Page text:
Friday, June 8, 2012

Black Mountain Monster: Brain and Body finish the Conversation.

Sometime around 10 p.m. on the Black Mountain course.  (On little uphill on the section of single track in the woods after the paved section.  You know where I mean.)

Body:  Hey, Brain, we're doing great!  We've been plugging along for over 40 miles now!

Brain:  Umm, I wouldn't say we're doing great.  It took us over 12 hours to do it. And we're getting lapped by everyone, even the lap counters.  And you're limping.

Body:  Are you living back in 2010 or something?  We've been reconstructed.  Things still aren't working right.  We're wearing this flipping brace that irritates the heck out of us. 

Brain:  But I wanted everything to feel good and work right.  It's been nine months.

Body:  The surgeon said we could START running again at 6-9 months.  I'm not really sure what he would think of us running a 24 hour race at this point.  But I'm giving her all she's got, captain.

Brain:  Sigh. You're right.  But I think we should stop after 50 miles.

Body:  Stop?  I don't want to stop.

Brain:  You're limping and I don't really see the point in continuing on just to say we did.

Body:  But you know how these runs work.  If we just keep moving, we'll stack up a lot of miles.  I can do it.  I can keep moving.  See?  We're moving now.  And I only limp some of the time.

Brain:  I think I just received a message from the knee.  Yes, I did.  It said, "Ouch!"

Body: What happened to "suck it up, buttercup?"  Oh, I get it.  You're that evil twin Brain.  The one that shows up when we are really tired and can come up with 100 logical and rational reasons we should stop. You aren't fooling me.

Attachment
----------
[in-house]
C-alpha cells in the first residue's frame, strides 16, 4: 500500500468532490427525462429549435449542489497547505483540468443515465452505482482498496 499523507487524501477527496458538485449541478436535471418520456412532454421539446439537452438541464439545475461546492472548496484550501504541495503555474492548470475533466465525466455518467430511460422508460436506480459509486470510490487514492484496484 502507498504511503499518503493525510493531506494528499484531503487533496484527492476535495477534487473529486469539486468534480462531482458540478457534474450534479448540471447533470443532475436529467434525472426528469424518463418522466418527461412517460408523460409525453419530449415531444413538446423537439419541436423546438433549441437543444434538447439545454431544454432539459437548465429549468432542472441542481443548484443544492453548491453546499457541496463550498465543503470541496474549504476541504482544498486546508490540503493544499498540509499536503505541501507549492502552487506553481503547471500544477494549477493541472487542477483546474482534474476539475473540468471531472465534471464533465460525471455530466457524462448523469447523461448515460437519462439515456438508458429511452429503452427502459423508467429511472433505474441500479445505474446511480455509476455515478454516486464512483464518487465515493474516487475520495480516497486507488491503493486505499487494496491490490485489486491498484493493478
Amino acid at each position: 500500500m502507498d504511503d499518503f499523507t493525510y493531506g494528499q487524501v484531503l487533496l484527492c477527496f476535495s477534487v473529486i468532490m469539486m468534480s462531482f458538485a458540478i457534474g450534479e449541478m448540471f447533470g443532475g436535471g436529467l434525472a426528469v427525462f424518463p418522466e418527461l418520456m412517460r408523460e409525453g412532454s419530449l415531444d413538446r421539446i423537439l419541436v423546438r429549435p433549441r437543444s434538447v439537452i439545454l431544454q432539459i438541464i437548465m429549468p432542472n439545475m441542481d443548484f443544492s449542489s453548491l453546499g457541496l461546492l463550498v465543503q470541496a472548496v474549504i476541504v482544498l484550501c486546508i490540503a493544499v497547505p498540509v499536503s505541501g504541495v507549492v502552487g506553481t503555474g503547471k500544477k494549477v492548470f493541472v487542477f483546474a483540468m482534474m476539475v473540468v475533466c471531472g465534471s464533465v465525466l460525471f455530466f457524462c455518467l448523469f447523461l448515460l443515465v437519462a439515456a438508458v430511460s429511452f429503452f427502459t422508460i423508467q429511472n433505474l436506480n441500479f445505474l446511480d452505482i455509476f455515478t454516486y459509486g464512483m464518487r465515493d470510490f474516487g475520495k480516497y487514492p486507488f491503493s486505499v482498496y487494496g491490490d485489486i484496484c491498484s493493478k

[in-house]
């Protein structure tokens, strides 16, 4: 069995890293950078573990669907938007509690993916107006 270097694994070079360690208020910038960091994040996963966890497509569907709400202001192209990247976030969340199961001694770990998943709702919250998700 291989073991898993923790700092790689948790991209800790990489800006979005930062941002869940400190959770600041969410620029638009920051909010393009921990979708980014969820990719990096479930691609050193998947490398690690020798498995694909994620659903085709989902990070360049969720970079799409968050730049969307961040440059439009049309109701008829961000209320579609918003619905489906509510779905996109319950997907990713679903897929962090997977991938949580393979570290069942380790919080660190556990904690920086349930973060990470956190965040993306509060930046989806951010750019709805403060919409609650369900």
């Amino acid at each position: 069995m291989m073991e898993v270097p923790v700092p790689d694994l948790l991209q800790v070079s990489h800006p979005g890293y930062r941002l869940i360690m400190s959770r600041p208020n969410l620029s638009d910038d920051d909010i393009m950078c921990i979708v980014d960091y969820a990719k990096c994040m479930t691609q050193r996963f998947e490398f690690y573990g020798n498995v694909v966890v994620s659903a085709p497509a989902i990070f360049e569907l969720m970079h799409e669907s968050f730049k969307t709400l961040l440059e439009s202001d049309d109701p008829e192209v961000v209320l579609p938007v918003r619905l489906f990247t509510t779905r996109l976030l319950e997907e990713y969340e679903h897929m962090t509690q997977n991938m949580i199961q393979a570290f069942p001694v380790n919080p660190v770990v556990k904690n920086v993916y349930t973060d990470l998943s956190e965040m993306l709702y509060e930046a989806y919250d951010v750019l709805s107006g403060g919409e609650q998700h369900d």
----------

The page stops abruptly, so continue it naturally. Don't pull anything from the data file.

Brain:  Look, we've had a good day.  We've seen lots of people we haven't seen in a long time and we've had fun.  Quit arguing.  We're going to try something new and stop BEFORE we are miserable.

Brain got the last word, because Body went into flight or fight mode as a gigantic, screaming, squealing, high speed train suddenly came barreling through the woods, twenty feet from the trail, throwing sparks and sounding like at any moment it was going to derail and kill us all.  By the time the adrenaline subsided and Body knew what it was doing, Brain had checked out with the lap counter.

52.7 miles in 14:01, run in memory of Angela Ivory.  For some reason I heard footsteps behind me all day.  It was making me crazy turning around looking and finding no one there trying to pass me.  Although it was probably something I was wearing, I would like to think it was Angela out there, enjoying an ultra one more time. 


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